The Urban Scientist

New York City Science Events Week of October 10th

It's a busy week for Gotham's science enthusiasts, especially on Tuesday

October 11, 2010
[Image Credit: Wikimedia Commons user Fir0002]

The good news this week is there are a number of exciting events happening in the world of science in our fair city. The bad news is that many of them are happening on Tuesday at the same time.


The Moth, which is an internationally renowned storytelling phenomenon, has its science-themed Story Slam at the Nuyorican on 236 East 3rd Avenue. Tickets are $8 at the door, and usually sell out, so it’s a good idea to get there well before it starts at 7:00 p.m.

That same night, Secret Science Club presents an evolutionary anthropologist discussing Human and Primate Origins on Tuesday at the Bell House. It starts at 8:00 p.m., and it’s free.

The NY Tech Meet Up is also having its monthly meeting Tuesday at the NYU Skirball Center for the Performing Arts at 7:00 p.m. The event is already sold out, with 735 people RSVPs. Unclaimed tickets are released at 7:20 p.m.

Want to be outdoors instead? If so, go star gazing with the Amateur Astronomer’s Association at High Line Park from dusk ’til 10:00 p.m.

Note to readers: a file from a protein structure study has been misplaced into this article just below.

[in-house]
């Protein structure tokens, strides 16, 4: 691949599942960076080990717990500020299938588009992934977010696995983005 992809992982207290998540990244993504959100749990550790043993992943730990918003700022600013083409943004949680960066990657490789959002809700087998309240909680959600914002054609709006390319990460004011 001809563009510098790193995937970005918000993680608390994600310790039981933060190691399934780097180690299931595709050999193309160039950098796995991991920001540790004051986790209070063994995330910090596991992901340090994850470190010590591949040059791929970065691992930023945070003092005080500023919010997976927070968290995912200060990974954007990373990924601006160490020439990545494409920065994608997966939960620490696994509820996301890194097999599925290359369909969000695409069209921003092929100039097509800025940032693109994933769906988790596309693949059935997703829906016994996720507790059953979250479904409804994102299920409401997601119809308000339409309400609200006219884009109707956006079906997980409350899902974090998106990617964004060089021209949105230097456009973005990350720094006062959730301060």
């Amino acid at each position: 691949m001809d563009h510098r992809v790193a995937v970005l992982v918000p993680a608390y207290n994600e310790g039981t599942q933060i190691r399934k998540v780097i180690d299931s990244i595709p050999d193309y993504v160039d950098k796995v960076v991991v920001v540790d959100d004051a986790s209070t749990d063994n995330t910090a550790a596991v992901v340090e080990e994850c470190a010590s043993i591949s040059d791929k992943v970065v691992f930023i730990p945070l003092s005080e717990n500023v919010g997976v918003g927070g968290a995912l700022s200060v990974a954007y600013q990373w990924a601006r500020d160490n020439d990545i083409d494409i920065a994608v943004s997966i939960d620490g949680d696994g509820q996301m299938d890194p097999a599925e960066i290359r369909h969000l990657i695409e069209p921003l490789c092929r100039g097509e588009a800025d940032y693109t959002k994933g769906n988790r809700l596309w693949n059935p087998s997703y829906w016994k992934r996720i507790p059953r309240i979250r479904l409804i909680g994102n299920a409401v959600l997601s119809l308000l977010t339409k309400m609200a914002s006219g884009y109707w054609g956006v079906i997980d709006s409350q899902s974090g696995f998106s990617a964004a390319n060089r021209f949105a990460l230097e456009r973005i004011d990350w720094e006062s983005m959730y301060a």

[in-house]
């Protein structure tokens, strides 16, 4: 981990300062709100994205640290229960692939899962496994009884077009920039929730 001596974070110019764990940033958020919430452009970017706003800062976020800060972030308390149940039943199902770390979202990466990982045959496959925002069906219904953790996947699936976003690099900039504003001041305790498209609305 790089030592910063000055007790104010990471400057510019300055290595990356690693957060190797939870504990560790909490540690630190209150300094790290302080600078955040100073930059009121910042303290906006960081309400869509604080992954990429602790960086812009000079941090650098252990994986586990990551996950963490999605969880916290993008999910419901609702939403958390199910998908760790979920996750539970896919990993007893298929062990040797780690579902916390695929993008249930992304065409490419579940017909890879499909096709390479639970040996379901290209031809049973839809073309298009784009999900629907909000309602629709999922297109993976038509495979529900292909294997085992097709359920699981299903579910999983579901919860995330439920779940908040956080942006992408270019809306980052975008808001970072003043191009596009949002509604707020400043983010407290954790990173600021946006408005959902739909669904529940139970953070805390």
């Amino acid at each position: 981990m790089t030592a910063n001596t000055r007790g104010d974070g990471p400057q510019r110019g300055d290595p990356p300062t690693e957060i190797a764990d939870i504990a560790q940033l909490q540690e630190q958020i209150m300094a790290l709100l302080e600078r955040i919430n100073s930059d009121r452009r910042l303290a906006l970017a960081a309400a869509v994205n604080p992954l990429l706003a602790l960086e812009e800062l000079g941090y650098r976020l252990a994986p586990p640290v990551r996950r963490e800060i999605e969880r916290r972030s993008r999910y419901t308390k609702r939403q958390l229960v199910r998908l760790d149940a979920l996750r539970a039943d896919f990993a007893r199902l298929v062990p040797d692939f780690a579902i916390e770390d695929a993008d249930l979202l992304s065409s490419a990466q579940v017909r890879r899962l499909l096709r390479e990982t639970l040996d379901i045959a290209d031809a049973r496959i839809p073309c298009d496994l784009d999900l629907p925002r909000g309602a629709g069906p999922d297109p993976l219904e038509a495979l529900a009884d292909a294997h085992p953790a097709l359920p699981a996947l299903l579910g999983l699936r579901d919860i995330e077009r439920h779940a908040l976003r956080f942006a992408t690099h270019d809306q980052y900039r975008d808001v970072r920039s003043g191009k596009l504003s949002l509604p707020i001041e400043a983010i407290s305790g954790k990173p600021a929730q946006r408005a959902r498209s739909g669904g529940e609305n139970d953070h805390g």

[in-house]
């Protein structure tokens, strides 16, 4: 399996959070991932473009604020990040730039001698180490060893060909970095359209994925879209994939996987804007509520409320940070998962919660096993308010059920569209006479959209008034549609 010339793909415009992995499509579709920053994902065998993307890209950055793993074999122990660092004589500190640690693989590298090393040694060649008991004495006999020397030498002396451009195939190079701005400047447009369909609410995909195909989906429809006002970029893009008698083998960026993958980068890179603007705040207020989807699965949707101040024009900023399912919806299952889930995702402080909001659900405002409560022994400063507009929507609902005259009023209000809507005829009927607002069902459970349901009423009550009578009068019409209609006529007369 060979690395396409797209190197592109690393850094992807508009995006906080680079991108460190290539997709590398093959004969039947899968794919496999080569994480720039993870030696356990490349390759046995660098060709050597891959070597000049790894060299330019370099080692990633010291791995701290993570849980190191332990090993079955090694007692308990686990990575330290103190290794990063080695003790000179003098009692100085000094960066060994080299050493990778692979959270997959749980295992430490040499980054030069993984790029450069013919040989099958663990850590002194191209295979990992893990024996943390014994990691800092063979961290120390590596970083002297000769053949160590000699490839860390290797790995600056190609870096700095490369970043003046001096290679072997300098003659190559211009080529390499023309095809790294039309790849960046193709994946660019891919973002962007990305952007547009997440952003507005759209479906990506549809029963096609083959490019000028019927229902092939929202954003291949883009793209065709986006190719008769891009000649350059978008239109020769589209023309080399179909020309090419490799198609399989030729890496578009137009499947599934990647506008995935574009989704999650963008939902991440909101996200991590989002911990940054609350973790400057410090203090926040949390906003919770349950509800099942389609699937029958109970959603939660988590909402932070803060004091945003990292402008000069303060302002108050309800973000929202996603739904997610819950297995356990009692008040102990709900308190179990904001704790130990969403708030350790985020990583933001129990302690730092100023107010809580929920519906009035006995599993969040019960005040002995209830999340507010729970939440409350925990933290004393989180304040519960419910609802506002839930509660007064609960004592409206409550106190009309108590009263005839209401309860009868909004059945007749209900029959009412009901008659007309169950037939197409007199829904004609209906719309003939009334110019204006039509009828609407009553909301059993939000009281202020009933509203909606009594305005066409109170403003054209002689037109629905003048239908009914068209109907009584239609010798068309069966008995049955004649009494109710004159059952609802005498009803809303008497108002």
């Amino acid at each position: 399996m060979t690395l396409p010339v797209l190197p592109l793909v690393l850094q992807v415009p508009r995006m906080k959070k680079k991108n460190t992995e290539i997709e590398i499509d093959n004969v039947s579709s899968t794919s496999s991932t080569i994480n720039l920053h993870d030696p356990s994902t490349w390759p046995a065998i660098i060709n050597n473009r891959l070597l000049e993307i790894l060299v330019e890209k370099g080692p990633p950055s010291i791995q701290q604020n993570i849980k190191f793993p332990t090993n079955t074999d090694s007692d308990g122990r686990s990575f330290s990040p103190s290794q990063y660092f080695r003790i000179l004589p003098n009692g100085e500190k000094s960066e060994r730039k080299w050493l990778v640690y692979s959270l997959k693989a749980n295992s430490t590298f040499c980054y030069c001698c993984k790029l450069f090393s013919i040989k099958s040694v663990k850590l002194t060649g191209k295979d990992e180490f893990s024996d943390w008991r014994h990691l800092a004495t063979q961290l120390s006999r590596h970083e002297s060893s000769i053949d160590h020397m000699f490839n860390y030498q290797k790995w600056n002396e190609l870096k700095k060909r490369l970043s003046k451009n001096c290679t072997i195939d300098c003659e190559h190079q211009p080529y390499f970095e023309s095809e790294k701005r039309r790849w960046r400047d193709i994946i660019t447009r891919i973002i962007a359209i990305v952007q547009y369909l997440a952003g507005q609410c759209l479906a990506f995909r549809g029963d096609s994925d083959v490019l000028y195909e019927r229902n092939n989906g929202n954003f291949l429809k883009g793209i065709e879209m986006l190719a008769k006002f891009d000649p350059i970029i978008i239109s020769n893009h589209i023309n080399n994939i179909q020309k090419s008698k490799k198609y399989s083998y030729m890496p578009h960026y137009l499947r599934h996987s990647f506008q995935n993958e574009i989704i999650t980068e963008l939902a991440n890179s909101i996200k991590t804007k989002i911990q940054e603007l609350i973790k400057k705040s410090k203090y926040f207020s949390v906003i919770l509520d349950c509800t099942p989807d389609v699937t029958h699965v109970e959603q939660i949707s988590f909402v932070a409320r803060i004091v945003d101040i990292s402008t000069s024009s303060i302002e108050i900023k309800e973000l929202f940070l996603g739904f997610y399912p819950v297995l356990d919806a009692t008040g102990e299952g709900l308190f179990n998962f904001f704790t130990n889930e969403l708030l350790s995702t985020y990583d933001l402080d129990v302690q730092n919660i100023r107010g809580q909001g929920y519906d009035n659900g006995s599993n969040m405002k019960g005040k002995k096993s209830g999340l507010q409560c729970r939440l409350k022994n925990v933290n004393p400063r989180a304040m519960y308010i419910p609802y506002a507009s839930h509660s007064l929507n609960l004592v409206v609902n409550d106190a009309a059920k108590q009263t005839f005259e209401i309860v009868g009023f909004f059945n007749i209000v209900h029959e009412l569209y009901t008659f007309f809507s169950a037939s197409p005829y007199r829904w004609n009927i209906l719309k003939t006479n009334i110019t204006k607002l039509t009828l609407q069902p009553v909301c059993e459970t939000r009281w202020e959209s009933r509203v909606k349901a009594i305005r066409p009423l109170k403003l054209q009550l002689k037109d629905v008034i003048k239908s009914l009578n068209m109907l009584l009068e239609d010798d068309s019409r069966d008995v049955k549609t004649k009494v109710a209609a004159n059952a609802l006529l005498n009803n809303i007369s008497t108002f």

AAA stargazing at Fort Tyron Park near the Cloisters, 8:30 p.m. to 10:00 p.m.

Take in 10 years of Space Shows at the Rose Center for Earth and Space in a single evening from 6:30 p.m. to 8:30 p.m. $20.


Learn about recent advances in astronomy at a free seminar at NYU from 6:30 p.m. to 8:30 p.m.


It’s New York Computer Science and Economics Day on Friday, October 15th. The New York Academy of Science will host speakers from 9:00 a.m. to 5:00 p.m.

Check out Starfest at Sheep Meadow in Central Park on Friday from dusk to 10:00 p.m. It’s the Amateur Astronomer’s Association annual bring-your-own-telescope event.

If you want to observe the cosmos with other star lovers, but you don’t want to go to Manhattan, you can also stargaze at Floyd Bennett Field in Brooklyn on Friday from 8 p.m. to 10 p.m.

About the Author

Olivia Koski

Olivia Koski was born in the desert and raised in the mountains. After studying physics in college, she earned a living manipulating light for an aerospace company. She abandoned saguaros, pine trees and lasers for the skyscrapers of New York City, where she is studying the fine art of manipulating words, sound and images as a journalist. Visit her website at or follow her on Twitter at


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